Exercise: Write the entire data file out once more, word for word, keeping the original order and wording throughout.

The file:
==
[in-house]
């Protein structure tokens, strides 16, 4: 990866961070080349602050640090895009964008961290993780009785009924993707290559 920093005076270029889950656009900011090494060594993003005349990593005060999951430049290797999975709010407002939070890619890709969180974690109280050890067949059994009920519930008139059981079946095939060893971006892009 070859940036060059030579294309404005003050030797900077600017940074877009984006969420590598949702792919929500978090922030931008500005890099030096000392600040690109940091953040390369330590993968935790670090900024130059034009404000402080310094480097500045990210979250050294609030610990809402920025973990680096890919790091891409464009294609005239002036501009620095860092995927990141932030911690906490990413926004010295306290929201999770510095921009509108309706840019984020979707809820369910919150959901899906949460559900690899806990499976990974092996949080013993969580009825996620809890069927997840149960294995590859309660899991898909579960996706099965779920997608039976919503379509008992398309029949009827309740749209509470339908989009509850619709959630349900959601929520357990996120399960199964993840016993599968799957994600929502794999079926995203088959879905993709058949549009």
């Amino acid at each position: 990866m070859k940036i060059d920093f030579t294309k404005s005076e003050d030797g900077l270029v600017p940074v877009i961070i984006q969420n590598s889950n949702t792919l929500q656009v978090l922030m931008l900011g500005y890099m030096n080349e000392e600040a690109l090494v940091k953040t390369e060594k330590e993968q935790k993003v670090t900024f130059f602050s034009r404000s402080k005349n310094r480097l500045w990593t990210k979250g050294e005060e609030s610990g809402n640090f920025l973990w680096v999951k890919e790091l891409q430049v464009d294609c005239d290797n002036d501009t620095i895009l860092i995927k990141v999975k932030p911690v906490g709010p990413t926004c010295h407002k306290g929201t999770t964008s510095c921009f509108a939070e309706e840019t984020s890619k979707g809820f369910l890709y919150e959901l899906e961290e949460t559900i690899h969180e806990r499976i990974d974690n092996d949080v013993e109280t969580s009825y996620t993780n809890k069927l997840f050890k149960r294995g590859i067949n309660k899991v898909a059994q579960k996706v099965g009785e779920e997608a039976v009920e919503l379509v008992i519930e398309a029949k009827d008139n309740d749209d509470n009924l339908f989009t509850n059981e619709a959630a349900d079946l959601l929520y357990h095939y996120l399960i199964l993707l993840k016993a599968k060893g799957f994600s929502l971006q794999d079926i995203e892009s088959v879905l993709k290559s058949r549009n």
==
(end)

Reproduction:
[in-house]
């Protein structure tokens, strides 16, 4: 990866961070080349602050640090895009964008961290993780009785009924993707290559 920093005076270029889950656009900011090494060594993003005349990593005060999951430049290797999975709010407002939070890619890709969180974690109280050890067949059994009920519930008139059981079946095939060893971006892009 070859940036060059030579294309404005003050030797900077600017940074877009984006969420590598949702792919929500978090922030931008500005890099030096000392600040690109940091953040390369330590993968935790670090900024130059034009404000402080310094480097500045990210979250050294609030610990809402920025973990680096890919790091891409464009294609005239002036501009620095860092995927990141932030911690906490990413926004010295306290929201999770510095921009509108309706840019984020979707809820369910919150959901899906949460559900690899806990499976990974092996949080013993969580009825996620809890069927997840149960294995590859309660899991898909579960996706099965779920997608039976919503379509008992398309029949009827309740749209509470339908989009509850619709959630349900959601929520357990996120399960199964993840016993599968799957994600929502794999079926995203088959879905993709058949549009």
């Amino acid at each position: 990866m070859k940036i060059d920093f030579t294309k404005s005076e003050d030797g900077l270029v600017p940074v877009i961070i984006q969420n590598s889950n949702t792919l929500q656009v978090l922030m931008l900011g500005y890099m030096n080349e000392e600040a690109l090494v940091k953040t390369e060594k330590e993968q935790k993003v670090t900024f130059f602050s034009r404000s402080k005349n310094r480097l500045w990593t990210k979250g050294e005060e609030s610990g809402n640090f920025l973990w680096v999951k890919e790091l891409q430049v464009d294609c005239d290797n002036d501009t620095i895009l860092i995927k990141v999975k932030p911690v906490g709010p990413t926004c010295h407002k306290g929201t999770t964008s510095c921009f509108a939070e309706e840019t984020s890619k979707g809820f369910l890709y919150e959901l899906e961290e949460t559900i690899h969180e806990r499976i990974d974690n092996d949080v013993e109280t969580s009825y996620t993780n809890k069927l997840f050890k149960r294995g590859i067949n309660k899991v898909a059994q579960k996706v099965g009785e779920e997608a039976v009920e919503l379509v008992i519930e398309a029949k009827d008139n309740d749209d509470n009924l339908f989009t509850n059981e619709a959630a349900d079946l959601l929520y357990h095939y996120l399960i199964l993707l993840k016993a599968k060893g799957f994600s929502l971006q794999d079926i995203e892009s088959v879905l993709k290559s058949r549009n």